Tuesday, November 23, 2010

Mirror Neuron Dance Party for Autism Spectrum Disorders

With your hosts, V.S. Ramachandran and and E.L. Seckel (2010) of VH1's The Surreal Life: Medical Hypotheses.
...We proposed and provided the first experimental evidence for a dysfunctional MNS [mirror neuron system] in ASD [autism spectrum disorders] (Altschuler et al., 1997). ... Nonetheless evidence at this point is “compelling but not conclusive”.

On the assumption that the MNS is not completely missing but “dormant”, could they be revived? We propose having the children look into a room with multiple mirrors at various angles to provide multiple allocentric views of themselves. Three neurotypical volunteers would stand inside the room and dance to a rhythm while the child dances in synchrony with them. This is different from conventional dance therapy in ASD in that our treatment specifically emphasizes synchronous dance movements mimicking others (as well as the simultaneous presence of multiple mirror refections) in order to optimally stimulate any residual MNS. Given the existence of tactile – sensory mirror neurons that fire when you merely watch someone else being touched, one could also deliver varying patterns of touch as the child watches. The use of multiple reflections makes it unavoidable that the child has to see itself [sic] stimulated. One may need to start with simple rhythms and progressively graduate to more complex ones incorporating more elaborate gestures. The subjects could be tested for lasting improvement in behavioral scores which might spill over into more useful domains such as social interactions.

MTV is planning to air its own version of this hot new treatment modality, Mirror Neuron Live.


Altschuler EL, Vankov A, Wang V, Ramachandran VS, Pineda JA. Person See, Person Do: human cortical electrophysiological correlates of monkey see monkey do cells. In: Poster session presented at the 27th annual meeting of the society for neuroscience. LA: New Orleans; 1997.

Ramachandran, V., & Seckel, E. (2010). Synchronized dance therapy to stimulate mirror neurons in autism Medical Hypotheses DOI: 10.1016/j.mehy.2010.10.047

VS Ramachandran's Modest Proposal: The neurons that shaped civilization.

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At November 23, 2010 2:35 AM, Blogger Andrew Wilson said...

As I recall, there isn't actually any direct evidence for the existence of a mirror neuron network system in humans yet, correct? None of the studies have actually been able to manage it.

One day these people will find out about all the good work being done on biological motion perception and realise that's how you explain action perception. Maybe...

At November 23, 2010 9:10 AM, Anonymous Benjamin said...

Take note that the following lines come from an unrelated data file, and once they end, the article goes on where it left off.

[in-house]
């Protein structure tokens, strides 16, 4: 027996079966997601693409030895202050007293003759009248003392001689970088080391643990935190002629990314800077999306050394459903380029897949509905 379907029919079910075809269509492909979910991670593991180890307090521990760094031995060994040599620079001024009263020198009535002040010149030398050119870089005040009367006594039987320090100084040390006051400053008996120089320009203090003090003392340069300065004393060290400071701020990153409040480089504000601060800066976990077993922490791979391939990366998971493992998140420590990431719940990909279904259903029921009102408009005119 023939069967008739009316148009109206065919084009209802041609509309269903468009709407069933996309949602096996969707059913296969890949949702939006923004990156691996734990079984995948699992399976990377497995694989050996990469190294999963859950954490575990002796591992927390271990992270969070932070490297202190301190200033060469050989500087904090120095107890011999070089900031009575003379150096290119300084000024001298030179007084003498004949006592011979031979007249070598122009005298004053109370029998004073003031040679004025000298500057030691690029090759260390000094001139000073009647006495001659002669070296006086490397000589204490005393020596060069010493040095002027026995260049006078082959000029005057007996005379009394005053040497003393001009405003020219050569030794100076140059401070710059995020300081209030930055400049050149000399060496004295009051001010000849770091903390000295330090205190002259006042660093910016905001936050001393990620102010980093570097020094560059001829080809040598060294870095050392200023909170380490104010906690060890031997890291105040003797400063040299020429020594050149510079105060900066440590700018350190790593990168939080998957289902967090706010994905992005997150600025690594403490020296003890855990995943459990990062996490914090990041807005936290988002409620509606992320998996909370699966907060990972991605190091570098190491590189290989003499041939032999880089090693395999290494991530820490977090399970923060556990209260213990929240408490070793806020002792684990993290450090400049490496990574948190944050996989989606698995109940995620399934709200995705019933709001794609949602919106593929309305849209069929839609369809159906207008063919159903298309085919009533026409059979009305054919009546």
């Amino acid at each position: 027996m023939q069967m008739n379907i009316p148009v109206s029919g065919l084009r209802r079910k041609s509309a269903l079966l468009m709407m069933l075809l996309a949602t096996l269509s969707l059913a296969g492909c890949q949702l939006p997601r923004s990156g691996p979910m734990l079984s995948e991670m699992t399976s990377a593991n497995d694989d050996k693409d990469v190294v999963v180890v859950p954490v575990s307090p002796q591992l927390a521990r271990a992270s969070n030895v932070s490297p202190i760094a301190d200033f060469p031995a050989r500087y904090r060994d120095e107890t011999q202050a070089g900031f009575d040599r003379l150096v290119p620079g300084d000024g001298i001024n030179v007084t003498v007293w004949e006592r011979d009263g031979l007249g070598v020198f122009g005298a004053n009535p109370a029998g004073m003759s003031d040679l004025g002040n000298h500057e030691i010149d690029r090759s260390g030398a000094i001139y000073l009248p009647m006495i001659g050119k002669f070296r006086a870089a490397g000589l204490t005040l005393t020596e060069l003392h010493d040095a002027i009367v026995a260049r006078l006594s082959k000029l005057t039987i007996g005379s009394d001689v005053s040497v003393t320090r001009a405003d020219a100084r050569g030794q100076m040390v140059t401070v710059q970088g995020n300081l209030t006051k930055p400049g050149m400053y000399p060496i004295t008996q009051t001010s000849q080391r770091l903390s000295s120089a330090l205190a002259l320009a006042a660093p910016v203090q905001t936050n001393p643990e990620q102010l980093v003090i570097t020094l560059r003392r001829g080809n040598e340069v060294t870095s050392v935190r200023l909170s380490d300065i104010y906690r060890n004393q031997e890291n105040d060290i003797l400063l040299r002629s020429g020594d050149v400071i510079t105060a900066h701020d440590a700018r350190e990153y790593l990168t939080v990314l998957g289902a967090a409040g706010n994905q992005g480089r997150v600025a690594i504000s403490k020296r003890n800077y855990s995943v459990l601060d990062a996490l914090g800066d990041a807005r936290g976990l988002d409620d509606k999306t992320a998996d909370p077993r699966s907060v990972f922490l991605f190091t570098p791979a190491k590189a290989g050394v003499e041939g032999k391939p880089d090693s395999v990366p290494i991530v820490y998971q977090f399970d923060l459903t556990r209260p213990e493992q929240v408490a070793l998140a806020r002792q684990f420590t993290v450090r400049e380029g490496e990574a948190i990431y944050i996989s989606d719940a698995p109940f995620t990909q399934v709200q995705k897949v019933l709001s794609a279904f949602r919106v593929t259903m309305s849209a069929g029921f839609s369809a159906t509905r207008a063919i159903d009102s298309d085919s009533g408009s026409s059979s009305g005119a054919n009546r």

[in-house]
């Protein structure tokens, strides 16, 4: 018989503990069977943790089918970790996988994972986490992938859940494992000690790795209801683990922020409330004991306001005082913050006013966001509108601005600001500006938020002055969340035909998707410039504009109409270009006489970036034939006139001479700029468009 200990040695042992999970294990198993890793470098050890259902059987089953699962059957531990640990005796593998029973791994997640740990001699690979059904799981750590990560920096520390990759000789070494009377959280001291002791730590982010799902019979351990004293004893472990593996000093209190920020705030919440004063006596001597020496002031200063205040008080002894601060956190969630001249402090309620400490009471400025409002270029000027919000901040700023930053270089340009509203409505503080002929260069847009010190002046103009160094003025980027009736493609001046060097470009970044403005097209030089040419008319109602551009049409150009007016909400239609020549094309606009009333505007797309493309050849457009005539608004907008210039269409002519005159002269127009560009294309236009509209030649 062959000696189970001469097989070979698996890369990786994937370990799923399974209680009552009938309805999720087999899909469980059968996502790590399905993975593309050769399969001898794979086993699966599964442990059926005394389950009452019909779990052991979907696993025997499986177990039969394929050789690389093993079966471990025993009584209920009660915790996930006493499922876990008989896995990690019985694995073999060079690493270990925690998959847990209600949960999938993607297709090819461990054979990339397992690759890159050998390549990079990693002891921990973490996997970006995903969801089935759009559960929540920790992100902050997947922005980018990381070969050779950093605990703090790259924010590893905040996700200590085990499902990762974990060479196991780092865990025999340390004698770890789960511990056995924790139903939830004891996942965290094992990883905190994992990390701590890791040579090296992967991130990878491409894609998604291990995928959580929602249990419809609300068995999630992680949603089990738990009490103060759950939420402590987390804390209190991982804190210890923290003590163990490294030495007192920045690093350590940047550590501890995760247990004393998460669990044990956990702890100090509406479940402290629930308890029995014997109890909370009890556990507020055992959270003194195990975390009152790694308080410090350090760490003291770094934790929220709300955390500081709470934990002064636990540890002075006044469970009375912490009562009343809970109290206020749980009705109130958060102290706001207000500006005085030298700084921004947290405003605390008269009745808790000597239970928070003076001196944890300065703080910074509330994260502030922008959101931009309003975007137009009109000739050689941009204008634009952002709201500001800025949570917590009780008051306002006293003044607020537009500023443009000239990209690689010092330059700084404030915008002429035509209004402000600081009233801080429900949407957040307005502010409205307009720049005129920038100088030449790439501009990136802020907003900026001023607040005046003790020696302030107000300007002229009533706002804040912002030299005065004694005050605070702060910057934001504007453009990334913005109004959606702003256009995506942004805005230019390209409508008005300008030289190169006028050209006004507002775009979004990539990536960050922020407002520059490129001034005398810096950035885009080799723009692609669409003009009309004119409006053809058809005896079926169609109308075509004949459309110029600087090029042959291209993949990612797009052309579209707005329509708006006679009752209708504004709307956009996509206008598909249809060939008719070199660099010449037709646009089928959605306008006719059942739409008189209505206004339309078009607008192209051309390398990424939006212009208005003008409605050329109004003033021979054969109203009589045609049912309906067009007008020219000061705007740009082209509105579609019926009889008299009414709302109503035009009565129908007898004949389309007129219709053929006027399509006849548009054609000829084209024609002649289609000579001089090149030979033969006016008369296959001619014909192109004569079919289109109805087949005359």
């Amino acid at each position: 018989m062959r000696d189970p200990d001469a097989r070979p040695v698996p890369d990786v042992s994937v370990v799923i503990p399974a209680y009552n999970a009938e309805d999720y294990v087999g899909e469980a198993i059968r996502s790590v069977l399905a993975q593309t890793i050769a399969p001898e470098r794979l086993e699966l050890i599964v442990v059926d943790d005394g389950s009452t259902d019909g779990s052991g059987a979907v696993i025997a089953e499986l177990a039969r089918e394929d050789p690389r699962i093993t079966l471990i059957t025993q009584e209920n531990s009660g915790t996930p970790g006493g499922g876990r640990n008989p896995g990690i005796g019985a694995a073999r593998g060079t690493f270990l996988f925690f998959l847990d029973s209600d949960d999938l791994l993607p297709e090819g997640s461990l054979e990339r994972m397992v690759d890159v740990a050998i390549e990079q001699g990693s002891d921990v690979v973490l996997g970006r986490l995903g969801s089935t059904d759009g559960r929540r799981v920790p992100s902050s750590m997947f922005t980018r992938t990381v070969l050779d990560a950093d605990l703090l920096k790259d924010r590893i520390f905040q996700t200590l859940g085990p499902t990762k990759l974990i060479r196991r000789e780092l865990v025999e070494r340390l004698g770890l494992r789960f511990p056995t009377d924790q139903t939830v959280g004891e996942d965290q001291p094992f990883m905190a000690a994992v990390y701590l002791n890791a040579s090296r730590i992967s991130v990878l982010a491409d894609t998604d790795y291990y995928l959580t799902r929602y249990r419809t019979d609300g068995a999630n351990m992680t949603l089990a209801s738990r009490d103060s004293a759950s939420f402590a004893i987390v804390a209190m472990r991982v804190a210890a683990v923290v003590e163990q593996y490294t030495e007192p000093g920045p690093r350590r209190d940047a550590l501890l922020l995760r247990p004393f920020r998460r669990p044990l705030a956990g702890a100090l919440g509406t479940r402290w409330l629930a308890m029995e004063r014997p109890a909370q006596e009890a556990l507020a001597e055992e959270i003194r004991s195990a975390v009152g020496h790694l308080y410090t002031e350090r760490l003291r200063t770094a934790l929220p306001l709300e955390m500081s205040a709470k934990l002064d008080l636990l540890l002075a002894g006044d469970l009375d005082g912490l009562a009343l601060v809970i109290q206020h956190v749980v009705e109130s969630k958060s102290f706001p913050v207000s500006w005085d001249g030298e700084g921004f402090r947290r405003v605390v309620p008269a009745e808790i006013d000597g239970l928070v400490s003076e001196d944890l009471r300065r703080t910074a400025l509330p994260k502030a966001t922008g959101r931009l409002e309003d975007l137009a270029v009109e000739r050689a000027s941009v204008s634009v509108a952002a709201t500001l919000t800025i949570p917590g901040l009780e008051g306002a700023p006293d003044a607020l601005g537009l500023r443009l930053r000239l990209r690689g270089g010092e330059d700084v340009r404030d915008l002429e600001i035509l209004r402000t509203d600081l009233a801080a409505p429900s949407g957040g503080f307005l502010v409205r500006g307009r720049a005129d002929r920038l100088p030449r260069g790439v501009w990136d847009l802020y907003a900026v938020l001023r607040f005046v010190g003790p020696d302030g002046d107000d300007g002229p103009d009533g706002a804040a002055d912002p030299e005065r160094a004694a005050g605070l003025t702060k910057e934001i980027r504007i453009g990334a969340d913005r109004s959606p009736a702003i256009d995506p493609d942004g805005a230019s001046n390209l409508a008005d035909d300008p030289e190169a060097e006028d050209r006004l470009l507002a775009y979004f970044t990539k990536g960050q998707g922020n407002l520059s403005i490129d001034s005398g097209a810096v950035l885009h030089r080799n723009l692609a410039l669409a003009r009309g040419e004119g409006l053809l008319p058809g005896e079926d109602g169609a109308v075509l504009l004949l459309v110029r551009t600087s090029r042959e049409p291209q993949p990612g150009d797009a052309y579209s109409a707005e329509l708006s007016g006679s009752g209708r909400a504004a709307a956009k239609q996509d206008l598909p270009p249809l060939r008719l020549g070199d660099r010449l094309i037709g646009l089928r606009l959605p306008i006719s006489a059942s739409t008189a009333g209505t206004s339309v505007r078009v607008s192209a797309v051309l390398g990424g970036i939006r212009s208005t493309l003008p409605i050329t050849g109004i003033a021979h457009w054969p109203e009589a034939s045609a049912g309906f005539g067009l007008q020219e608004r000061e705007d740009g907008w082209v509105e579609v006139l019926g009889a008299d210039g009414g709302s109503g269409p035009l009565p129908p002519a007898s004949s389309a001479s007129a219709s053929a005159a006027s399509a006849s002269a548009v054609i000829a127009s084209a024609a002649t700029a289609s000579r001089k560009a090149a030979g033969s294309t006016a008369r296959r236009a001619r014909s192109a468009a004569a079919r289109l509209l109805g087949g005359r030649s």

I'm sympathetic to mirror neuron ideas in speech perception, but even there people are racing past the evidence.

Extending mirror neuron hypotheses to ASD is way over-reaching, and if one publishes in Medical Hypotheses of all things, one shouldn't expect to be treated seriously.

At November 23, 2010 12:54 PM, Anonymous Anonymous said...

Dr. Ramachandran and a few colleagues have made careers out of an arcane EEG effect (mu rhythm suppression) that they have taken to index activity of the mirror neuron system. These ~10 Hz waves are measured above the motor cortex and are thought to be suppressed by motor activity (or mirror neuron activity). They also found a (weak) absence of the mu rhythm during observation ("mirroring") in autism. To regard mu suppression as "mirror neuron activity" is an outrageous stretch of the imagination. Moreover, I know of several failures to replicate the basic phenomenon of mu suppression, my own experiments included.

At November 23, 2010 7:29 PM, Anonymous Anonymous said...

Maybe after enough time in the mirror room they'll forget that they have a refrigerator mom.

At November 27, 2010 11:06 PM, Anonymous Anonymous said...

I saw something recently, maybe a month or two ago, which had an interesting suggestion.

It said that by a certain age, or usually so, young children will -- like the rest of us -- yawn when someone else yawns.

However (they went on to say) autistic children do not. Even at older ages, when it would be thought that normal children would certainly have developed that trait.

It seems that yawning being 'catching' should fall within the realm of mirror neurons. Monkey see, monkey do, and irrepressibly so.

If A and B and C above are true, then are there mirror neurons and do they lack effect in autism?

If it is tru

At December 04, 2010 2:57 AM, Anonymous Anonymous said...

"Dr. Ramachandran and a few colleagues have made careers out of an arcane EEG effect "

Well, Dr. Ramachandran was already very famous before any of this... The guy is very charismatic, no doubt about it, a very good showman. Any US Uni would want to have him for PR and visibility purposes (same with Pinker, for example).


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